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Passage to North East India
Embarking on a journey of India’s remote seven states of the North East is tumultuous but rewarding one. North-East India is the easternmost region of India consisting of the contiguous Seven Sister States of Assam, Arunachal Pradesh, Meghalaya, Manipur, Mizoram, Nagaland and Tripura.

What is most notable and fantastic in North East India is the ethnicity. The peoples, languages, customs, cultures, crafts and cuisines change every 50 kilometres. The population is an astounding mix of racial stocks as varied as Mongoloids, Indo-Burmese, Indo-Iranian and Aryan.

Its avian and wildlife habitats are also a divine package of wetlands, grasslands and forest land.

Assuredly, our set of products at will not only enthuse the first-time visitor, but also inspire tourists who have already visited the region to come back to explore more of this awe-inspiring and incredible corner of the globe.

Battle of Kohima
In 15 March 1944, the Japanese 31st Division crossed the Chindwin River in Burma (Mynmar), plan to invade India, codenamed U-Go, was originally intended as a spoiling attack against the British IV Corps at Imphal in Manipur, to disrupt the Allied offensive plans for that year. Part of the plan involved sending the Japanese 31st Division (which was composed of 58th Regiment, 124th Regiment, 138th Regiment and 31st Mountain Artillery Regiment) to capture Kohima and thus cut off Imphal. From 3 to 16 April, the Japanese attempted to capture Kohima ridge, a feature which dominated the road by which the besieged British and Indian troops of IV Corps at Imphal were supplied. By mid-April, the small British force at Kohima was relieved.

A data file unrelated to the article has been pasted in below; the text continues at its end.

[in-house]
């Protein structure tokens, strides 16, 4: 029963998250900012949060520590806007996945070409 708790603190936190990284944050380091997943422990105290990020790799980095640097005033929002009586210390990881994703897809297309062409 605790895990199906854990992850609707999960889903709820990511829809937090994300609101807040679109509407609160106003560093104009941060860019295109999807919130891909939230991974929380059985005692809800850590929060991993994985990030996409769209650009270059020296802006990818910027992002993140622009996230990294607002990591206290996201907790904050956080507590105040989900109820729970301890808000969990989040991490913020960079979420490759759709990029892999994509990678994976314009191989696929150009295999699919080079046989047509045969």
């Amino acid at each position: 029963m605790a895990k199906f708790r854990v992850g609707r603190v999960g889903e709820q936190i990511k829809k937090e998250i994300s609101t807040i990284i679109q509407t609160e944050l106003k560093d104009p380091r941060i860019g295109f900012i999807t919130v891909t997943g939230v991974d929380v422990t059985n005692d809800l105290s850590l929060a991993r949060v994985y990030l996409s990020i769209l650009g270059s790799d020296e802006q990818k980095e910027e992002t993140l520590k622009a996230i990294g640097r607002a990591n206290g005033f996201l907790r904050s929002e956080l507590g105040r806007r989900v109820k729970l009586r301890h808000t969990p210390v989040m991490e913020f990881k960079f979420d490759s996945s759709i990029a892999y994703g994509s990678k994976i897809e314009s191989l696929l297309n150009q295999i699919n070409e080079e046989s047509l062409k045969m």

From 18 April to 13 May, British and Indian reinforcements counter-attacked to drive the Japanese from the positions they had captured. The Japanese abandoned the ridge at this point but continued to block the Kohima–Imphal road.
From 16 May to 22 June, the British and Indian troops pursued the retreating Japanese and reopened the road. The battle ended on 22 June when British and Indian troops from Kohima and Imphal met at Milestone 109, ending the siege of Imphal.

Kohima has a large cemetery of 1,420 Allied war dead maintained by the Commonwealth War Graves Commission. The cemetery lies on the slopes of Garrison Hill, in what was once the Deputy Commissioner's tennis court which was the scene of the Battle of the Tennis Court. The epitaph carved on the memorial of the 2nd British Division in the cemetery has become world-famous as the Kohima Epitaph. It reads:

“ When you go home, tell them of us and say,
For your tomorrow, we gave our today ”